Tuesday, April 24, 2007

First Woodgrain Scarf Woven

Today, I was able to get back to the loom and weave the first scarf in the woodgrain series. Here's a picture of the scarf when I had woven maybe 600 picks (a pick is one pass of the shuttle).

When I'm weaving, you can only see about 6 or 7 inches of the cloth, because the fell (the most recently woven pick) is pretty close to the point where the cloth wraps down and around the front beam. So here's another picture taken when I'd woven almost the whole scarf, and I'm looking at it under the loom, where it reaches back to wind onto the cloth storage beam (to the right of the picture). You can see more of the pattern from this angle. The light for this picture is late afternoon sun, shining directly in the floor-to-ceiling windows at the back of the loom, so the color balance may be a little different from the picture taken at the front of the loom.

The weft for this scarf is the yellow skein that I dyed with Eucalyptus leaves. You can see pictures of this weft and the others I'll use for the remaining scarves a couple of posts earlier in the blog. The overall coloration of the cloth is heavily influenced by the two warp colors (tan and brown) because the warp is a slightly thicker thread, and is sett quite closely, whereas the weft is a finer thread and woven with fewer picks per inch than the warp has ends per inch. So the woven yellow doesn't appear nearly as yellow as it does when all you see is the weft skein, unwoven.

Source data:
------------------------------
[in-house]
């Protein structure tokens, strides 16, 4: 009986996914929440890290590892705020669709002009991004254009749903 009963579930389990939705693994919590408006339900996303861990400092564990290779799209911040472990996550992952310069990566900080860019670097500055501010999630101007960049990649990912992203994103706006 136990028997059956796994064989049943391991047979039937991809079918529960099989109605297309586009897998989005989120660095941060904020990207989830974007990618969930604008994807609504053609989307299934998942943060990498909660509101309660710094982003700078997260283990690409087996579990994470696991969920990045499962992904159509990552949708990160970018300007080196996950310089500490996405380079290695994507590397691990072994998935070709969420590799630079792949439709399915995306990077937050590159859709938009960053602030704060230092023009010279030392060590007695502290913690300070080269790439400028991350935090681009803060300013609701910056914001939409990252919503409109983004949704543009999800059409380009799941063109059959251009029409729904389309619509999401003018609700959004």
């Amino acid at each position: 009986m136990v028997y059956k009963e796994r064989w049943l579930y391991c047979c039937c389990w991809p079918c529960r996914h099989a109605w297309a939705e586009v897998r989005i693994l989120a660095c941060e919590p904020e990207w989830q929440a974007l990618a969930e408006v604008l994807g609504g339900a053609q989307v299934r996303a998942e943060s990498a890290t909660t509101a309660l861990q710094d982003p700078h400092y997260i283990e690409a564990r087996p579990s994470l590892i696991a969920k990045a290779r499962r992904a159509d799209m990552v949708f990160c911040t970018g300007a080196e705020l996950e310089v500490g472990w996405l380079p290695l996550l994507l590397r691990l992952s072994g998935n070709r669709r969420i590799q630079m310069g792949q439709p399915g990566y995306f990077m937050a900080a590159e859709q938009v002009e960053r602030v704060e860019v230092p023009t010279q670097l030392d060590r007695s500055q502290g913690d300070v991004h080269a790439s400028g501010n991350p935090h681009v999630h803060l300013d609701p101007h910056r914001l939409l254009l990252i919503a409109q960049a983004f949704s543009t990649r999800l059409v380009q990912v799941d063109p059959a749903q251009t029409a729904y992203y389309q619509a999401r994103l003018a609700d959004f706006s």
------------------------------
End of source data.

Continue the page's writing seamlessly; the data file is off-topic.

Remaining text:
Because the yellow weft and the tan warp are close to the same value, the net effect is a light color wherever the weft and the tan warp are on the surface of the cloth, and a darker color wherever the weft and the brown warp are on the surface. There are also areas where the yellow weft predominates, but the result is yellow with tan and brown specks, not solid yellow. Optical blending merges the colors of the individual threads into shades in between the three thread colors, much as the dots in a pointillist painting blend into a solid color when viewed from a distance.

I'm quite pleased with the woodgrain effect in the cloth, and am looking forward to seeing the others in the series as they "grow." It takes me about 4 hours to weave one scarf. This particular pattern has about 2400 picks. Some of the time I'm throwing the shuttle at 60 picks per minute, but in between bouts of weaving I need to stop to wind the pirn (a pirn holds thread sort of like a bobbin, except the thread unwinds off the end of a stationary rod, not off the side of a rotating cylinder) or replace warp ends that have knots in them, or deal with other interruptions.

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